Is meanness a moneymaker? Nice guys are paid less, study finds

This article was originally on a blog post platform and may be missing photos, graphics or links. See About archive blog posts.

Nice guys don’t get the ladies and may not get the paychecks either, according to a study out this week.

Disagreeable men earn about 18% more -– or $9,722 extra a year –- than their more pleasant counterparts. Rude women out-earn sweet ones by 5%, or $1,828, according to the report “Do Nice Guys -- and Gals -– Really Finish Last?”


Agreeable people who act altruistic, compliant and modest want to maintain social harmony and are more popular among their peers. But the study, which David Lazarus teased Monday, found that anti-competitiveness and self-sacrificing tendencies don’t translate into income and earnings.

Less agreeable employees aren’t necessarily anti-social and are amicable for the most part, researchers said. But they’re also more inclined to pursue their interests aggressively and thrive in conflict –- such as in salary negotiations.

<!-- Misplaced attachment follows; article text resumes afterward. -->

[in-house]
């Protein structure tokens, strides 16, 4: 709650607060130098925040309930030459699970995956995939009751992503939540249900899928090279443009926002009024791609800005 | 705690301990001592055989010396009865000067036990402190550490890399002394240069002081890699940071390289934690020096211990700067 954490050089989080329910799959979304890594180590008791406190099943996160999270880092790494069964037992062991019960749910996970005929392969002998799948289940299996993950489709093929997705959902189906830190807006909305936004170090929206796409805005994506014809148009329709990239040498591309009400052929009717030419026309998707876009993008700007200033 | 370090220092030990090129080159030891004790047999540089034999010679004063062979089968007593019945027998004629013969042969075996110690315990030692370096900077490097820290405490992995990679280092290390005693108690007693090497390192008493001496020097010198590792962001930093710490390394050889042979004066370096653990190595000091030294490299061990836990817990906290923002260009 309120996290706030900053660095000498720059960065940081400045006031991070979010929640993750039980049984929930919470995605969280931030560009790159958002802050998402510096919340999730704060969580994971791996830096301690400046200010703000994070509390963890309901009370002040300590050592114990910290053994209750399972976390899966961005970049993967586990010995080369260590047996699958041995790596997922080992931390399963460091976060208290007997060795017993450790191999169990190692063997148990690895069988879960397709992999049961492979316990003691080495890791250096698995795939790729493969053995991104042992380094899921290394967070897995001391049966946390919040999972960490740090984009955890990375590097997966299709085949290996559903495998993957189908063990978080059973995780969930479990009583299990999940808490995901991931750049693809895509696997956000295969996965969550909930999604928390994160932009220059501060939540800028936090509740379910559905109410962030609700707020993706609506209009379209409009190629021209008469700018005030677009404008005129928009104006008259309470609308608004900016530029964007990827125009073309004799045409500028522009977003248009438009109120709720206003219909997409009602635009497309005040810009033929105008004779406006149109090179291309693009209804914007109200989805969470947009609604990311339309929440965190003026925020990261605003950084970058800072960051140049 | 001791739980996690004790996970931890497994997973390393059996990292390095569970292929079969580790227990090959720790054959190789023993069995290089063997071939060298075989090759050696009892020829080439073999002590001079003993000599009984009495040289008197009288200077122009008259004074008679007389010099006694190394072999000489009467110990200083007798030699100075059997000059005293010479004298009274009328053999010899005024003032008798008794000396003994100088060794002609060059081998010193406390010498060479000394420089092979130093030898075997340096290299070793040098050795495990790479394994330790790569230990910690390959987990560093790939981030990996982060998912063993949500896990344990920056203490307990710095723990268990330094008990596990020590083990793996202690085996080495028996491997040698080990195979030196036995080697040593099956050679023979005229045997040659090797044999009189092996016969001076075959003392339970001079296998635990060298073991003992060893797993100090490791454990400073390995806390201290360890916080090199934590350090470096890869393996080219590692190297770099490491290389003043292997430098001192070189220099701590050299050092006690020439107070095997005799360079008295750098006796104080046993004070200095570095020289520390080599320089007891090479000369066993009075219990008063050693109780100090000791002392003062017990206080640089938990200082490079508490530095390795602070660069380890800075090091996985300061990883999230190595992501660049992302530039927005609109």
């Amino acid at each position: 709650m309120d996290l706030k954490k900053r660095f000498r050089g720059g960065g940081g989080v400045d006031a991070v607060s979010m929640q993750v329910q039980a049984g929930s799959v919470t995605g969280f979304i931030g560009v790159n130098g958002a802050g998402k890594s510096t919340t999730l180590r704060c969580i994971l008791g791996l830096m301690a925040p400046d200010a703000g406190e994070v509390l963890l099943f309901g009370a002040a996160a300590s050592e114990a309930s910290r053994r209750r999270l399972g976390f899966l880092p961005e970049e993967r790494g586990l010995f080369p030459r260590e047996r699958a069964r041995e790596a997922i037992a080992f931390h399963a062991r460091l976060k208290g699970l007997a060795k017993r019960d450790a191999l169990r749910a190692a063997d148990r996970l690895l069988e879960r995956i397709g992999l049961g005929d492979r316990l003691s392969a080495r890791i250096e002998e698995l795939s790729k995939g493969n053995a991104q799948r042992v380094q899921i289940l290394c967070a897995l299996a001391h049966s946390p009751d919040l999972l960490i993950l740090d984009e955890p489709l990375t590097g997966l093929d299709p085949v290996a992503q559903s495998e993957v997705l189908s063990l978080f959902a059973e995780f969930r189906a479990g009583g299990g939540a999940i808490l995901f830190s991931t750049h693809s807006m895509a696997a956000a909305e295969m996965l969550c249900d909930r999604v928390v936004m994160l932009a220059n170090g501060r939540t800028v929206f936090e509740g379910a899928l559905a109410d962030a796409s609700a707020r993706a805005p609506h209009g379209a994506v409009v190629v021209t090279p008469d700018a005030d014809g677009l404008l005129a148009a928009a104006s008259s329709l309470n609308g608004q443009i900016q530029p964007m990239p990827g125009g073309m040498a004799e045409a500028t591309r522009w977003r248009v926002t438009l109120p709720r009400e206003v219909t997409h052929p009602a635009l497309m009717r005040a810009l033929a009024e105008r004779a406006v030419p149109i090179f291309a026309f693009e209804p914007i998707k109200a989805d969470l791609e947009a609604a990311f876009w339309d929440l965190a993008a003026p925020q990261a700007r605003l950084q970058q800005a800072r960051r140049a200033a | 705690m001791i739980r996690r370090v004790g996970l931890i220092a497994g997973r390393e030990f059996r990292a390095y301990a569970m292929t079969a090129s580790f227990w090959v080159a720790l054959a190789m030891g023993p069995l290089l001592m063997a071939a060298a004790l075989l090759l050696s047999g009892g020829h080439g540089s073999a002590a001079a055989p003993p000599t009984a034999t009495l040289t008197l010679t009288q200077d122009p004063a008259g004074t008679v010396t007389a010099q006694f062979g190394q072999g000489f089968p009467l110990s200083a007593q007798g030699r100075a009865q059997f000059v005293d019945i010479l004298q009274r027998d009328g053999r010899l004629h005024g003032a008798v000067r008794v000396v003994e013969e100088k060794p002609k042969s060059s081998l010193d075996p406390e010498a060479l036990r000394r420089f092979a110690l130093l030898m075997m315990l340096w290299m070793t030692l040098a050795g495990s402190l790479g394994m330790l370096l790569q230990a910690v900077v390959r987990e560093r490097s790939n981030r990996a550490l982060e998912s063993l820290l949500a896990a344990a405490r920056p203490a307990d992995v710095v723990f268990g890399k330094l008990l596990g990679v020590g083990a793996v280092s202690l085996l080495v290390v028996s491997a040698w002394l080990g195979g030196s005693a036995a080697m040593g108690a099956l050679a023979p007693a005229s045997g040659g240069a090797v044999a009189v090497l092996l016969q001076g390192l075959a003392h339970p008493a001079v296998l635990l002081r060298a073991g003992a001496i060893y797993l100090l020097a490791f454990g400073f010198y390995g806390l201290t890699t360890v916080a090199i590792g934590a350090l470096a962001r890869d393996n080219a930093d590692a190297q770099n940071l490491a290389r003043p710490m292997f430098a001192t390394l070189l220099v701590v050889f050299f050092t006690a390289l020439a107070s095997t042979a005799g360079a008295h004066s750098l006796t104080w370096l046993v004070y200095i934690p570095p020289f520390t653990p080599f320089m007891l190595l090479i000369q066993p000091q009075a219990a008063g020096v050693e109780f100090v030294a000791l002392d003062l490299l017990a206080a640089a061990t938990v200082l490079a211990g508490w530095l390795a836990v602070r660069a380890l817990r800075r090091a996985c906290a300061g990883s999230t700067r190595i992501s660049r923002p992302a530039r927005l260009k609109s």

Lack of warmth is sometimes even seen as a sign of competence by many bosses, the study found.

Researchers from the University of Notre Dame, Cornell University and the University of Western Ontario considered more than 20 years of data from thousands of workers across multiple industries.

Gender stereotypes are also hard at work, they found. Agreeable men often come across as violating tough masculine norms. Women, who are expected to be gentle and genial, often find that being disagreeable pays off less for them than it does for men.


Gender gap in science and technology jobs persists, report says

Some wages on the rise, survey says

-- Tiffany Hsu